There is a little bit of director Mira Nair in all of her films. She introduced audiences to a lively Punjabi family much like her own in the international hit Monsoon Wedding, while in her latest film, The Namesake, Nair sought to capture an American immigrant experience similar to the journey she took upon coming to the U.S. from India as a young student. The movie, which opens today, is a compelling interpretation of Jhumpa Lahiri’s celebrated novel about a Bengali couple, Ashima and Ashoke, who leave Calcutta to build a life and family together in New York; and their American-born son, Gogol, who grapples with his cross-cultural identity. Nair spoke with EW.com about the tragic loss that led her to The Namesake, why she portends an Oscar for one extraordinary performance in the film, and her upcoming project with Johnny Depp.
ENTERTAINMENT WEEKLY: I thought the actors who played Ashima and Ashoke were incredible. Did you have actors in mind when you were casting the film?
MIRA NAIR: Irrfan Khan, who played Ashoke, is someone I discovered when he was 18 years old and he worked in my first film, Salaam Bombay!. I had given him a big part as one of the street kids, but he was too tall and too well nourished to be a street kid so I had to un-cast him and give him a tiny role. Since then, I have been looking for something that deserves his talent. He was always from moment one Ashoke, but otherwise, Ashima [played by Tabu], and Gogol [played by Kal Penn] and everyone else [auditioned], so I feel very much in this movie that an ”angel of casting” was over me. And Tabu is a very big star in India — she is someone I have known personally for many years.
This is her first Hollywood film?
First Hollywood film, and she’s extraordinary, do remember her at this time, next year. [Laughs.]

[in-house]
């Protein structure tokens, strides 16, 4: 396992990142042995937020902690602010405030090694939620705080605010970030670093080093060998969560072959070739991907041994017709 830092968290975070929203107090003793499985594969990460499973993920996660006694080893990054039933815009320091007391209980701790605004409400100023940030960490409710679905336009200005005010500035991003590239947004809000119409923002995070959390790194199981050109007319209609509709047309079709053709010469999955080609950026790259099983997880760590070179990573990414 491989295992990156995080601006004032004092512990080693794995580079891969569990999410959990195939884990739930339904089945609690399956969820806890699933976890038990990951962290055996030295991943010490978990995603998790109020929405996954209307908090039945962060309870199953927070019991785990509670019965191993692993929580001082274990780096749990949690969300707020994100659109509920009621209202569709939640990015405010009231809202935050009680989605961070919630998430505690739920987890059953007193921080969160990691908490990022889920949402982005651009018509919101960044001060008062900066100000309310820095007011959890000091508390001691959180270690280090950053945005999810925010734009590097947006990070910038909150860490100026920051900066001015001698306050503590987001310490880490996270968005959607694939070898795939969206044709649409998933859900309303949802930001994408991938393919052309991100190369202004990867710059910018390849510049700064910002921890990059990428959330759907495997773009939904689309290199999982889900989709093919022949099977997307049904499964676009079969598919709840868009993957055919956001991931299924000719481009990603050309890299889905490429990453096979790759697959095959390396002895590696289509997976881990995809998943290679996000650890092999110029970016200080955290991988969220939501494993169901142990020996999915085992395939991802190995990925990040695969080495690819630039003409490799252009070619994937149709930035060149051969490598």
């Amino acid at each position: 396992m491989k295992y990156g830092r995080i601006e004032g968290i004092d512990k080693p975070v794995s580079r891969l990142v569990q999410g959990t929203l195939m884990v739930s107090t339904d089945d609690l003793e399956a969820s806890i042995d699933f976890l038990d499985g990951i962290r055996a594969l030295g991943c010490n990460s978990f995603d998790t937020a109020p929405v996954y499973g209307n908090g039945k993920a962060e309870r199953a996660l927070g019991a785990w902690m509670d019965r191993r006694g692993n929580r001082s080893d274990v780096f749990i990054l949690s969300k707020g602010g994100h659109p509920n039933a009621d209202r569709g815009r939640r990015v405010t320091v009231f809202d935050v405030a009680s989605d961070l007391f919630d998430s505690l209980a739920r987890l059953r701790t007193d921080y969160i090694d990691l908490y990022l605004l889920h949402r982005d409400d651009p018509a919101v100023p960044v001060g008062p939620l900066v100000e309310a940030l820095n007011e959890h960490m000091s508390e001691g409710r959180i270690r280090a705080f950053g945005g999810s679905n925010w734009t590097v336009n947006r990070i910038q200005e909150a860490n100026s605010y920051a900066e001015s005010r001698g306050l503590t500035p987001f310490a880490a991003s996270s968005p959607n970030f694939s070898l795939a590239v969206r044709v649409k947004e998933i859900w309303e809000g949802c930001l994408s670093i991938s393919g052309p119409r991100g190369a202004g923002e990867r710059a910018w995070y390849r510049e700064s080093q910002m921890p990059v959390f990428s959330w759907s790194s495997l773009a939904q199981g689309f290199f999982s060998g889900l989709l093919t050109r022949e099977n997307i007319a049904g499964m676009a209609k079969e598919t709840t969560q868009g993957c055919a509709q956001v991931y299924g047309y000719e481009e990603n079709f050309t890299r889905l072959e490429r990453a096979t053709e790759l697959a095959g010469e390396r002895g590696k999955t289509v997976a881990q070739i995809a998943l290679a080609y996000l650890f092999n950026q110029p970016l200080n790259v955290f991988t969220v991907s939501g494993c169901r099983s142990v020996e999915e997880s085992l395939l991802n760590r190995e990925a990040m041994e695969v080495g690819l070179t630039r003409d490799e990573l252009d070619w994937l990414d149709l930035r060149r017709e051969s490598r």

When did you first become interested in adapting this book?
This book sort of hit me like a bolt of lightning. In February 2005, my mother-in-law died [because of] malpractice in a New York hospital, and we buried her absolutely not prepared to lose her. I read [The Namesake] completely in a state of mourning, and I felt a shock of recognition that Jhumpa Lahiri understood exactly what I was going through. It was like a fever. I had two films I was supposed to make but I just dropped everything, and nine months after reading the book I was shooting the movie. I haven’t worked that fast on anything; I’m like a bulldozer my friends call me. [Laughs.]
The novel covers a lot of time and space. How did you determine what was crucial and what to leave out?
You know, any adaptation is about sifting, and right from the word go I wanted the film to rest on two pillars. I wanted to make an exquisite adult love story of [Ashoke and Ashima], coming from a generation where it’s about, like, literally having a cup of tea in the stillness of a morning and the way you look at each other, rather than what we are so used to in our tangle of the younger culture, you know, roses and diamonds. But this is not Ashoke and Ashima, this is not their generation, and for me it was clear to make that love story and then counterpoint it with Gogol’s coming of age. It was clear from moment one that we wouldn’t deal with Gogol’s high school or Yale years. And once I sorted out this idea of the two cities [New York and Calcutta] as one, that was the glue [by] which I kind of meshed the passage of time. That’s how it really began.
Some of your recent high-profile projects have been literary adaptations: Vanity Fair, now The Namesake, and the upcoming Shantaram with Johnny Depp. Why were you inspired to create movies out of these novels?
It’s not like I’m on a path to look at only the major books. I’m very at home with original screenplays — [take for example] Salaam Bombay! or Monsoon Wedding — and I’ve just finished another short film last month which is an original screenplay. But I explained how The Namesake happened, and Shantaram is a monumental story [in India]. It’s about an Australian heroin addict [played by Johnny Depp] who disappears from Australia in the ’80s and comes to Bombay. There he meets up with everyone in the underworld. He becomes a doctor in a slum, and he meets people who are so different from him, and who teach him who he is, essentially. It’s an amazing tale. And I think it’s about time we got this continuum between East and West done right because it is so rarely done right. And you know Johnny Depp is such an extraordinary actor. He has such curiosity and humility about the world — he’s perfect for [the part].